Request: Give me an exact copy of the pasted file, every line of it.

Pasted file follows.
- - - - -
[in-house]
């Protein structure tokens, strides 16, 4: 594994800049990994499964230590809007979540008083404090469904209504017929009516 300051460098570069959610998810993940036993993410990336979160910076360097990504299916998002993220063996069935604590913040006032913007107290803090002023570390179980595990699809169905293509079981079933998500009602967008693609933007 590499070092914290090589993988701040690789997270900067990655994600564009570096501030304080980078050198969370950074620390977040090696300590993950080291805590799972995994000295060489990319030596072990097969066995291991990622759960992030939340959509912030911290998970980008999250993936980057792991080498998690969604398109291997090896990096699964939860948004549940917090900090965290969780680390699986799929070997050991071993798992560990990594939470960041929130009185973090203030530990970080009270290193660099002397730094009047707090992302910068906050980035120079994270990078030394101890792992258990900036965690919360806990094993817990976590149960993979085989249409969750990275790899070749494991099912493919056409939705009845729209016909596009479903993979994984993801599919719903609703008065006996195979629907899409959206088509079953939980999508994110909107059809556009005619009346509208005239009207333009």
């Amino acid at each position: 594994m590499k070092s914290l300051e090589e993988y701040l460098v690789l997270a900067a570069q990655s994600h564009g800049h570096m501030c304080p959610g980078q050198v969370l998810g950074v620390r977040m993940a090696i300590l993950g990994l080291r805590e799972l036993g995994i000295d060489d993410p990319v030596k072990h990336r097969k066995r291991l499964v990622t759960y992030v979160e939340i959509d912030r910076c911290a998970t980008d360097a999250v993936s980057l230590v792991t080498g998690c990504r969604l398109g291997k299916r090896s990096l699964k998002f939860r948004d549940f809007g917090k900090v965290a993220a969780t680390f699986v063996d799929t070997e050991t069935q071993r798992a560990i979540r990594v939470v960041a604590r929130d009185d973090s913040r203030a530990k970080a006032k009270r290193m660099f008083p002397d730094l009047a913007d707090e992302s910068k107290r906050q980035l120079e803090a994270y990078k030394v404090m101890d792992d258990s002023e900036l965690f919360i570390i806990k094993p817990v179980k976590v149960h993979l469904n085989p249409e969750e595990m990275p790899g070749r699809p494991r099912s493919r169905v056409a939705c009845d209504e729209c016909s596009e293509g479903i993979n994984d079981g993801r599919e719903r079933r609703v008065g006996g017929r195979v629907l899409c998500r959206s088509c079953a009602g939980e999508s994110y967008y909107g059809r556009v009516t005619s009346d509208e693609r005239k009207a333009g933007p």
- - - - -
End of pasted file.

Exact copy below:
[in-house]
């Protein structure tokens, strides 16, 4: 594994800049990994499964230590809007979540008083404090469904209504017929009516 300051460098570069959610998810993940036993993410990336979160910076360097990504299916998002993220063996069935604590913040006032913007107290803090002023570390179980595990699809169905293509079981079933998500009602967008693609933007 590499070092914290090589993988701040690789997270900067990655994600564009570096501030304080980078050198969370950074620390977040090696300590993950080291805590799972995994000295060489990319030596072990097969066995291991990622759960992030939340959509912030911290998970980008999250993936980057792991080498998690969604398109291997090896990096699964939860948004549940917090900090965290969780680390699986799929070997050991071993798992560990990594939470960041929130009185973090203030530990970080009270290193660099002397730094009047707090992302910068906050980035120079994270990078030394101890792992258990900036965690919360806990094993817990976590149960993979085989249409969750990275790899070749494991099912493919056409939705009845729209016909596009479903993979994984993801599919719903609703008065006996195979629907899409959206088509079953939980999508994110909107059809556009005619009346509208005239009207333009």
């Amino acid at each position: 594994m590499k070092s914290l300051e090589e993988y701040l460098v690789l997270a900067a570069q990655s994600h564009g800049h570096m501030c304080p959610g980078q050198v969370l998810g950074v620390r977040m993940a090696i300590l993950g990994l080291r805590e799972l036993g995994i000295d060489d993410p990319v030596k072990h990336r097969k066995r291991l499964v990622t759960y992030v979160e939340i959509d912030r910076c911290a998970t980008d360097a999250v993936s980057l230590v792991t080498g998690c990504r969604l398109g291997k299916r090896s990096l699964k998002f939860r948004d549940f809007g917090k900090v965290a993220a969780t680390f699986v063996d799929t070997e050991t069935q071993r798992a560990i979540r990594v939470v960041a604590r929130d009185d973090s913040r203030a530990k970080a006032k009270r290193m660099f008083p002397d730094l009047a913007d707090e992302s910068k107290r906050q980035l120079e803090a994270y990078k030394v404090m101890d792992d258990s002023e900036l965690f919360i570390i806990k094993p817990v179980k976590v149960h993979l469904n085989p249409e969750e595990m990275p790899g070749r699809p494991r099912s493919r169905v056409a939705c009845d209504e729209c016909s596009e293509g479903i993979n994984d079981g993801r599919e719903r079933r609703v008065g006996g017929r195979v629907l899409c998500r959206s088509c079953a009602g939980e999508s994110y967008y909107g059809r556009v009516t005619s009346d509208e693609r005239k009207a333009g933007p």